A pond is stocked with fish, so residents can reel in healthy protein as well. A local county commissioner gave lumber for a 20- by 60-foot stage.
Phoebe Worth Medical Center installed an outdoor kitchen in the garden for chef-taught cooking classes. Darrell Sabbs, governmental affairs specialist at the medical center, hopes researchers from Emory University or the University of Georgia will study the health statistics of the neighborhood and gauge the garden’s health effects.
Dr. Marilyn Carter, an internal medicine physician who also trained as a pharmacist, lives in Sylvester and volunteers at the garden. She and a nutritionist wrote up health benefits of the produce for signs that will help people make smart choices.
“We’re in the stroke belt,” Carter pointed out, adding that many of her patients have heart disease and diabetes. People eat a typical Southern diet of fried foods and foods out of boxes that are high calorie and high fat, she said.
“I want people to know, ‘If I eat more kale and less white rice, my blood pressure will be better,’” she said. Her name for the garden: the Farmacy.
The Harvard Law School Food Law and Policy Clinic is welcoming a new clinical fellow to the team.
Brian Fink joins the clinic in September 2018 as a Clinical Fellow. Brian was the Farm and Food Legal Fellow at Yale Law School. In that position, Brian oversaw the launch of a legal services program that connects income-eligible farmers and food entrepreneurs to pro bono attorneys. Also while at Yale, Brian worked closely with students on legal and academic projects related to food-system matters.
During law school, Brian worked on agricultural, food, and environmental issues as a fellow at the Resnick Center for Food Law and Policy and as a legal volunteer at the Sustainable Economies Law Center. He earned his J.D. from UCLA School of Law, where he was an editor of the UCLA Law Review and president of the Food Law Society, and his B.A. in Journalism from University of Washington.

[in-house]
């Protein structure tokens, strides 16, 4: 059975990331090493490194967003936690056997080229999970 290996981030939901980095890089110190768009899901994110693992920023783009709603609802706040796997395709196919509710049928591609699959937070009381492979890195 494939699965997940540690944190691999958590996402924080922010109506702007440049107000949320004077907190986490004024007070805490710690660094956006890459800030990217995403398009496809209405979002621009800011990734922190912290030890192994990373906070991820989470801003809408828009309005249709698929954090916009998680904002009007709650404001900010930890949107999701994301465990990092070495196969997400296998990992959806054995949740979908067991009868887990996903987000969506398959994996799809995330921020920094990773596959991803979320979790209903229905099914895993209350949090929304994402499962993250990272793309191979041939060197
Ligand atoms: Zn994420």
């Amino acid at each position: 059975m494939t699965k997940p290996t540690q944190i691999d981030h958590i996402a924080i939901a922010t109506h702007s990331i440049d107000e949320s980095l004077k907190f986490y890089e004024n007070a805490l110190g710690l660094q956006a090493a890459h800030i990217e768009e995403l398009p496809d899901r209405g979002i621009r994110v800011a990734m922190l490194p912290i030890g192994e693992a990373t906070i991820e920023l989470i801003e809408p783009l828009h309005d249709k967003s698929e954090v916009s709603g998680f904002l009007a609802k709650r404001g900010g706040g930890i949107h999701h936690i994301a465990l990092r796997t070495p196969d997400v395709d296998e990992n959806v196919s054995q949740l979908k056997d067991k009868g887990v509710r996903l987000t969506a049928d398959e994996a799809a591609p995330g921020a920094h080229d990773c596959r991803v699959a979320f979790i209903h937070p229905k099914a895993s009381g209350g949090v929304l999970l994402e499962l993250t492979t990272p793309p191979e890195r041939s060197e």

The Harvard Law School Food Law and Policy Clinic (FLPC) announces a new report, Cottage Food Laws in the United States. Building on its 2013 report, FLPC’s new report examines trends in cottage food laws and provides recommendations to strengthen these laws that allow food entrepreneurs to sell their homemade foods. FLPC has found that since 2013, several new states now allow cottage foods, and many states have updated their cottage food rules to expand the types of products or scale of production that is allowed under their provisions.
Under the laws in every U.S. state, food generally must come from regulated and inspected food establishments. In recent years, however, almost every state has created exceptions to these requirements for certain “cottage foods” (homemade low-risk foods such as baked goods, jams, and granola). These laws balance food safety concerns with local business development by allowing home cooks to make and sell certain low-risk foods without undergoing the full inspection and other regulatory requirements of certified kitchens.
Currently, laws in forty-nine states and Washington, D.C. allow for cottage food sales, but these laws vary widely as to what types of foods, producers, and sales they allow. Cottage Food Laws in the United States offers a primer on cottage food laws and their function in our state and federal food safety systems. It also documents and explains trends in the differences between states’ cottage food laws regarding:
The types of foods that may be sold;
Where those foods may be sold;
Registration, licensing, permitting, or inspection requirements;
Labeling requirements; and
Tiered systems for different types of foods, producers, or sales.
Cottage Food Laws in the United States also includes recommendations to strengthen cottage food laws. Key recommendations include making cottage food laws easier for producers to find and to understand, lowering barriers to entry, and broadening the types, venues, and scope of cottage food sales in ways that allow local food businesses to thrive while protecting food safety.
In response to the many requests we received after our 2013 report for more information on each state, the updated 2018 report also includes a detailed appendix that documents and explains the cottage food laws in every state and shares citations and links to state materials. This resource provides a starting point for producers and anyone curious about cottage foods to locate information that is often scattered across statutes, regulations, and guidance documents in each state.